In the bleak filmscape of glasnost, The Needle stood out as a black sheep of a movie. The most playful and offbeat of the Soviet films of the period, it contrasted sharply to the mainstream, which was overwhelmed with revisionism of the Stalinist past and nihilistic social criticism.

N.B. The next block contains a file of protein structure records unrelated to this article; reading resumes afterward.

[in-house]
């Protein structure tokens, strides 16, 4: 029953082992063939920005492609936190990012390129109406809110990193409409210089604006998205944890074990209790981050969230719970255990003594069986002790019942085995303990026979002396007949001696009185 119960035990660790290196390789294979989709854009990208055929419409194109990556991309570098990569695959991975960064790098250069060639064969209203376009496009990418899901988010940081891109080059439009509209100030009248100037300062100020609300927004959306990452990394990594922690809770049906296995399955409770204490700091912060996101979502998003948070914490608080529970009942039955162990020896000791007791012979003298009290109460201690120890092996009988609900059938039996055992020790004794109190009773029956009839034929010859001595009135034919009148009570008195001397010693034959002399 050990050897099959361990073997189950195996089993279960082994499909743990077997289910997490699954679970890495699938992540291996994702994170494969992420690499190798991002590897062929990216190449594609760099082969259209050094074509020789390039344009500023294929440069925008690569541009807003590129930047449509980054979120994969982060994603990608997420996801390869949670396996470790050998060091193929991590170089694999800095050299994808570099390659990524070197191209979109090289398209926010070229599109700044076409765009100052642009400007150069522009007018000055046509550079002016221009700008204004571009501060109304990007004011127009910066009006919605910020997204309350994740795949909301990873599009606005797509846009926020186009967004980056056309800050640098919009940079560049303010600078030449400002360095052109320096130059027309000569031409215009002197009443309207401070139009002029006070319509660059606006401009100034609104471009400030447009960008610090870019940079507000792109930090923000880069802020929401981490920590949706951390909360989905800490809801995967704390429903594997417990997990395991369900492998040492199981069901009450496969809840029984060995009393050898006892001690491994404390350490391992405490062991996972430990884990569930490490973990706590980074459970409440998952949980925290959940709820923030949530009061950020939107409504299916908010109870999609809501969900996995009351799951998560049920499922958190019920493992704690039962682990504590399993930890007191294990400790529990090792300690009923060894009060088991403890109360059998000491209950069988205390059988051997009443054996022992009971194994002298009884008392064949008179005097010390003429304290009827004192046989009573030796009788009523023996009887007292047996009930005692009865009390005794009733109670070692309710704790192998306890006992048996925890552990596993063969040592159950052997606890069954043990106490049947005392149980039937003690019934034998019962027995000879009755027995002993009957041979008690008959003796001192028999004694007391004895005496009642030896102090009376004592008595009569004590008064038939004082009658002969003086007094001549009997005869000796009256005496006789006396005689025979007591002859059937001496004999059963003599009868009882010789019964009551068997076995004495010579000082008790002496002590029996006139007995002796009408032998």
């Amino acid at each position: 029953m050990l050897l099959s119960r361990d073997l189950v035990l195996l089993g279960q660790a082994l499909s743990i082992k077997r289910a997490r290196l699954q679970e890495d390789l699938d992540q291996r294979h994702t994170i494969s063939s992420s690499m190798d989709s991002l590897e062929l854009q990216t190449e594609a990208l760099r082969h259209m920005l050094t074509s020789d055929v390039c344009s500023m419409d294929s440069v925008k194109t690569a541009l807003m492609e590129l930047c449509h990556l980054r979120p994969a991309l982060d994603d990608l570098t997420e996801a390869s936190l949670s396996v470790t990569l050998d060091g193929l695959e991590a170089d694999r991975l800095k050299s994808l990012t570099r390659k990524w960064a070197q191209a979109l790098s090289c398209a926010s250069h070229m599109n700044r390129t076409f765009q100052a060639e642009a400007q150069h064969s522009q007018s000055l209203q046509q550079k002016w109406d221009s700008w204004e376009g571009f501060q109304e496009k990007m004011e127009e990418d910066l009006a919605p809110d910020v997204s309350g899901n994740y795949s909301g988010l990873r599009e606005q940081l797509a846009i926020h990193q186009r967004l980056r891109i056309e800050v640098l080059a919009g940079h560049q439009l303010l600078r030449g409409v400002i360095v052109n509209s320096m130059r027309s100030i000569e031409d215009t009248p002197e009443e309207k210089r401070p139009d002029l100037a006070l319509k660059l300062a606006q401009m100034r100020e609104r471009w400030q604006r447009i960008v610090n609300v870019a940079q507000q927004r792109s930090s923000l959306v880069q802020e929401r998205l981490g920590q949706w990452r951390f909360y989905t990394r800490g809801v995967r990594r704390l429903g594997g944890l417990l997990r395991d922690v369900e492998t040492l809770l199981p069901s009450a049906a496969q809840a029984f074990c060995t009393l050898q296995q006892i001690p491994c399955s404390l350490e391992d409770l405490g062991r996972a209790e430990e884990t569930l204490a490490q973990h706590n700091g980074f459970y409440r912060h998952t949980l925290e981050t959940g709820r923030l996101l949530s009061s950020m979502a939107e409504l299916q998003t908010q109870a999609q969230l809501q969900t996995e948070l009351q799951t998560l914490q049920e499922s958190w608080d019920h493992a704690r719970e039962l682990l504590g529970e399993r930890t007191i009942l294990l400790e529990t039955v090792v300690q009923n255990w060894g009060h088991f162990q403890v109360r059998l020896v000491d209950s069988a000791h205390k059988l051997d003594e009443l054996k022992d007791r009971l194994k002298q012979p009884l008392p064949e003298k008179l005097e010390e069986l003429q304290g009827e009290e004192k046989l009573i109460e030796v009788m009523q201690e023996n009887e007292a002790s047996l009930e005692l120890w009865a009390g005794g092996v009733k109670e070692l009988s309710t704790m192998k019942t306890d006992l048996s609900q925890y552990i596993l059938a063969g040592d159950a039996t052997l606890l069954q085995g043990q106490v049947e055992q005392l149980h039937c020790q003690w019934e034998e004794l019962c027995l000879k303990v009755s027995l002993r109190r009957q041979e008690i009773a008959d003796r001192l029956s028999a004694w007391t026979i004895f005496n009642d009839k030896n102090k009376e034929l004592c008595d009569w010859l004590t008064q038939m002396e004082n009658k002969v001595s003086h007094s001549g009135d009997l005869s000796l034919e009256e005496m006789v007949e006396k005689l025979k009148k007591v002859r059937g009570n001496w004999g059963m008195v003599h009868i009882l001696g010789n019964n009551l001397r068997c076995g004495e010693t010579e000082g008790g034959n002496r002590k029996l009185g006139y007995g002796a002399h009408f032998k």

Made in 1988 by a young Kazakh director, Rashid Nugmanov, fresh out of VGIK (the national film school), The Needle was a pioneering effort in several ways. Having e from a remote, stagnant republic of Kazakhstan, the picture set off a movement that has e to be known as the "Kazakh New Wave." Represented by such works as Alexander Baranov's and Bakhyt Kilibayev's The Three (1988) and Woman of the Day (1990); Kilibayev's The Tick (1990); Baranov's He and She (1990); Abai Karpykov's Little Fish in Love (1989); and Serik Aprymov's The Last Stop (1989), the Kazakh New Wave was for the agonizing Soviet film of the late 1980s what the French New Wave was for the dusty French film of the late 1950s. The Needle was the movement's a bout de souffle. The film also became a model for the Russian version of postmodernism—uninhibited and uninformed, pensating for the lack of culture, skill, and resources with mischief and wit. A young man named Moro (played by Viktor Tsoi, the late rock 'n' roll legend from the St. Petersburg band "Kino") returns to his Asiatic hometown only to find his exgirlfriend, Dina (Marina Smirnova), being a drug addict and himself being involved in the bizarre life of the city's underworld. In an attempt to save Dina, Moro takes her away to the Aral Sea, turned into a barren desert by the time they arrive. There Dina seems cured, but back in town everything starts anew. Almost desperate, Moro decides to fight the drug dealers, led by a hospital doctor (played by another rock 'n' roll star, eccentric leader of the "Sound of Mu" band and the future star of Taxi Blues, Pyotr Mamonov), when one of them stabs him in a deserted park